Clinical Predictors of Suicide in Primary Major Depressive Disorder
J Clin Psychiatry 2005;66(4):412-417
© Copyright 2017 Physicians Postgraduate Press, Inc.
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Objective: Follow-up studies of patients with
depressive disorders have identified only a few replicable
predictors of suicide and have not explored possible interactions
between them. The following analysis takes advantage of a large
cohort of depressed patients given detailed, structured
interviews 2 decades ago.
Method: The data set on which this analysisis
based was collected between 1976 and 1990. Research personnel
administered the Schedule for Affective Disorders and
Schizophrenia to 785 adults who had major depressive disorder
(Research Diagnostic Criteria) but who lacked other Axis I
disorders. The current analysis used the National Death Index to
determine mortality status as of 2003.
Results: One in 4 of the 134 deaths were by
suicide for an overall suicide rate of 4.2%. In comparison to the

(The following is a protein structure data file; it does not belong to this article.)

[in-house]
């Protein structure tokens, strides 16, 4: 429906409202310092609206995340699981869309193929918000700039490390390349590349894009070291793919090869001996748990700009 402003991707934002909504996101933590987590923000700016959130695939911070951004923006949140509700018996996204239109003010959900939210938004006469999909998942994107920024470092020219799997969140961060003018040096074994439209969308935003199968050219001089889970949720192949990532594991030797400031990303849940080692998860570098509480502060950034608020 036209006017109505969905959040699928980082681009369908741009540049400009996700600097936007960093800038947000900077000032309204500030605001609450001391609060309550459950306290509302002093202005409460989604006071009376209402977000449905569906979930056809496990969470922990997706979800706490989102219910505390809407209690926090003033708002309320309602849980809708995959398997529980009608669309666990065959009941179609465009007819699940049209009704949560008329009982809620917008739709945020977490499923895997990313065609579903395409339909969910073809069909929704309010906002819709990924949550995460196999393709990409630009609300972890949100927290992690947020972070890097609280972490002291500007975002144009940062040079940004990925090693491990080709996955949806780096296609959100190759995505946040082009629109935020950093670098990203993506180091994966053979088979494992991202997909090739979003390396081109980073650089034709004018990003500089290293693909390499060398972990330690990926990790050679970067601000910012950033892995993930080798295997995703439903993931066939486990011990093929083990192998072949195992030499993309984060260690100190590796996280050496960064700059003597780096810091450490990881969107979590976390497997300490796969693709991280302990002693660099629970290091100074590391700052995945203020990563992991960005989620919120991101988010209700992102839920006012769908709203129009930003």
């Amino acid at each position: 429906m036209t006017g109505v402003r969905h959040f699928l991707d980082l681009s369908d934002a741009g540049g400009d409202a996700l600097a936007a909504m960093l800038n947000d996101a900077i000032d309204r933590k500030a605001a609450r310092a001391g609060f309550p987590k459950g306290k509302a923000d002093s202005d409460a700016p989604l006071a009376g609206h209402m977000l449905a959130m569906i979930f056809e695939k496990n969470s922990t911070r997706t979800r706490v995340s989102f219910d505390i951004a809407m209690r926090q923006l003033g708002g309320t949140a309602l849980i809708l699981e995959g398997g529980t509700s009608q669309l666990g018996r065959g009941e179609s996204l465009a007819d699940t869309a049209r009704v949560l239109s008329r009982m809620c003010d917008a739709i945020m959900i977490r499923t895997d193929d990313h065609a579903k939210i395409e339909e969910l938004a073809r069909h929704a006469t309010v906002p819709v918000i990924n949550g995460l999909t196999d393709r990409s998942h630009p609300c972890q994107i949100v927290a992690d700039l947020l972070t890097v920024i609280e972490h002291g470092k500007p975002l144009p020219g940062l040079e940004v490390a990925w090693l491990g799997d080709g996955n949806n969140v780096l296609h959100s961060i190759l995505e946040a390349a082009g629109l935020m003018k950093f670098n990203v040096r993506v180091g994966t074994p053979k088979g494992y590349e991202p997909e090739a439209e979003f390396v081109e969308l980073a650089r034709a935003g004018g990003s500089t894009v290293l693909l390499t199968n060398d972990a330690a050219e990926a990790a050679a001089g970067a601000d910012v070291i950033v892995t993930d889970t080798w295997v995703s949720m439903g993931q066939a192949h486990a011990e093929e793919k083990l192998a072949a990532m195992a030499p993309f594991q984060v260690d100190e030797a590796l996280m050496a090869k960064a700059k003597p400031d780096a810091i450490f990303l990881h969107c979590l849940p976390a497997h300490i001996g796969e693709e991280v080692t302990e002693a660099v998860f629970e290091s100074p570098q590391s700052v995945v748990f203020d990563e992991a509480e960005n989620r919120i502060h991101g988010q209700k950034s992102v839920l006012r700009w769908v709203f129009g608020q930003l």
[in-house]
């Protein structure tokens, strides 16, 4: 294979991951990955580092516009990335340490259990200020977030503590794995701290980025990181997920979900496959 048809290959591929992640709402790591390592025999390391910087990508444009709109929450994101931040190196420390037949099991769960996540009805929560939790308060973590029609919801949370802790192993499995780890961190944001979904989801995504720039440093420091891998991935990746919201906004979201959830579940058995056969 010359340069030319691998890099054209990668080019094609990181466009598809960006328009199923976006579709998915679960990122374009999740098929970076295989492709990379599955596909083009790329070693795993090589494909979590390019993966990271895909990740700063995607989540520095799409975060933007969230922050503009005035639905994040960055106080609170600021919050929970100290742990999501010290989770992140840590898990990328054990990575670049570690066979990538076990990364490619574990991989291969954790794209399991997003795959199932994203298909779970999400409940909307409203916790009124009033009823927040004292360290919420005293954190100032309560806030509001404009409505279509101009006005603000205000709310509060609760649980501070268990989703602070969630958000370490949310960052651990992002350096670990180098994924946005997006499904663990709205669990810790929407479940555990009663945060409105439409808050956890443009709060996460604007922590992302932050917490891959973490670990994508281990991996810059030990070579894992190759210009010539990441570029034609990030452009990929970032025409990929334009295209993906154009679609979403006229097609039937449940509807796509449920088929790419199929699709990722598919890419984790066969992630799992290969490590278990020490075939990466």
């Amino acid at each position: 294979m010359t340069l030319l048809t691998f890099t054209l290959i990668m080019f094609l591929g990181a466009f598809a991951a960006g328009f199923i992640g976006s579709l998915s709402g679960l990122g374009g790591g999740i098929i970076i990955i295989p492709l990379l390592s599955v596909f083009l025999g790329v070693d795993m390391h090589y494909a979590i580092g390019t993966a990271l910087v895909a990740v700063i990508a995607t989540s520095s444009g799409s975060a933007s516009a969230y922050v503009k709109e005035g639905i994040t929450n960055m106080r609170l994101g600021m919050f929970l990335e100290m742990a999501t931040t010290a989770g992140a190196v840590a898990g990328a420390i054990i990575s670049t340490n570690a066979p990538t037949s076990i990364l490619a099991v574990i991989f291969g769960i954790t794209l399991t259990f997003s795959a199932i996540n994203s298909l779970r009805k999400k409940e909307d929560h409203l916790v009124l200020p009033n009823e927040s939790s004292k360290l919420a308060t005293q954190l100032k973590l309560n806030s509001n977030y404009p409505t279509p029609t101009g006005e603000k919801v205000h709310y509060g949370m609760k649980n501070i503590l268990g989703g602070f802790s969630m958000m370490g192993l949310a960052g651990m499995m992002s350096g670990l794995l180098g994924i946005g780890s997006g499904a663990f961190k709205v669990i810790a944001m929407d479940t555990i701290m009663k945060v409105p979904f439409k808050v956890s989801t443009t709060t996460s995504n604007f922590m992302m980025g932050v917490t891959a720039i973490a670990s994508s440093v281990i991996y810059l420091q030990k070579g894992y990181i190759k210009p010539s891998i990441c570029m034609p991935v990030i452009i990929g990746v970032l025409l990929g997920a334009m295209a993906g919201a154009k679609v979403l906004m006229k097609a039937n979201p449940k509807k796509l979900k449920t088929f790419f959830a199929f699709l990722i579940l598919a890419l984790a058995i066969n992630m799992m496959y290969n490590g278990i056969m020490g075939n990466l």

remaining 752 patients, the 33 who died by suicide were more
likely to have been inpatients and to have had a history of
suicide attempts at the time of baseline assessment. They had
also expressed more hopelessness and had higher ratings of
suicidal tendency. The last of these variables was the most
robust by far and, when tested with other predictors in
regression analyses, was the only one to retain significance
(p < .0001). No interactions between predictors emerged. As in
an earlier, similar study, the suicidal tendency rating was
predictive of suicides that occurred after the first year of
follow-up, which suggests that suicidal tendencies comprise a
trait that persists across episodes.
Conclusion: A global rating of suicidality
appears to be the single most important predictor of eventual
suicide in patients with major depressive disorder.